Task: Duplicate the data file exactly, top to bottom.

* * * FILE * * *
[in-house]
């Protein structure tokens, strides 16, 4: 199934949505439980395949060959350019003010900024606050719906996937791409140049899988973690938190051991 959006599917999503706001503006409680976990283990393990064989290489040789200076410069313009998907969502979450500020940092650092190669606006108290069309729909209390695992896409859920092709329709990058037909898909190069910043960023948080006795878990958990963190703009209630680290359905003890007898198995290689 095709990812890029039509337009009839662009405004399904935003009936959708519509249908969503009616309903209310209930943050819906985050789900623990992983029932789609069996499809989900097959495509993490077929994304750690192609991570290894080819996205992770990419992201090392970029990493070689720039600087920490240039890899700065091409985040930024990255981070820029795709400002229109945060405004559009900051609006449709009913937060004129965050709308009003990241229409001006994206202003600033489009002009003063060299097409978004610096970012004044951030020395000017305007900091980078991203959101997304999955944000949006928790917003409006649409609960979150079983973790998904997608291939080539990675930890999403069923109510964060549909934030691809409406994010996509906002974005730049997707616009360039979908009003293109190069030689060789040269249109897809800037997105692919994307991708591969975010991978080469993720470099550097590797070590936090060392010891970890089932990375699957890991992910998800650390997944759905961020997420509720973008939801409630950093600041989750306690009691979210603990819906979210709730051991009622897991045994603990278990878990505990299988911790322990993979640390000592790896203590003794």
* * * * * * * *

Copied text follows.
[in-house]
């Protein structure tokens, strides 16, 4: 199934949505439980395949060959350019003010900024606050719906996937791409140049899988973690938190051991 959006599917999503706001503006409680976990283990393990064989290489040789200076410069313009998907969502979450500020940092650092190669606006108290069309729909209390695992896409859920092709329709990058037909898909190069910043960023948080006795878990958990963190703009209630680290359905003890007898198995290689 095709990812890029039509337009009839662009405004399904935003009936959708519509249908969503009616309903209310209930943050819906985050789900623990992983029932789609069996499809989900097959495509993490077929994304750690192609991570290894080819996205992770990419992201090392970029990493070689720039600087920490240039890899700065091409985040930024990255981070820029795709400002229109945060405004559009900051609006449709009913937060004129965050709308009003990241229409001006994206202003600033489009002009003063060299097409978004610096970012004044951030020395000017305007900091980078991203959101997304999955944000949006928790917003409006649409609960979150079983973790998904997608291939080539990675930890999403069923109510964060549909934030691809409406994010996509906002974005730049997707616009360039979908009003293109190069030689060789040269249109897809800037997105692919994307991708591969975010991978080469993720470099550097590797070590936090060392010891970890089932990375699957890991992910998800650390997944759905961020997420509720973008939801409630950093600041989750306690009691979210603990819906979210709730051991009622897991045994603990278990878990505990299988911790322990993979640390000592790896203590003794």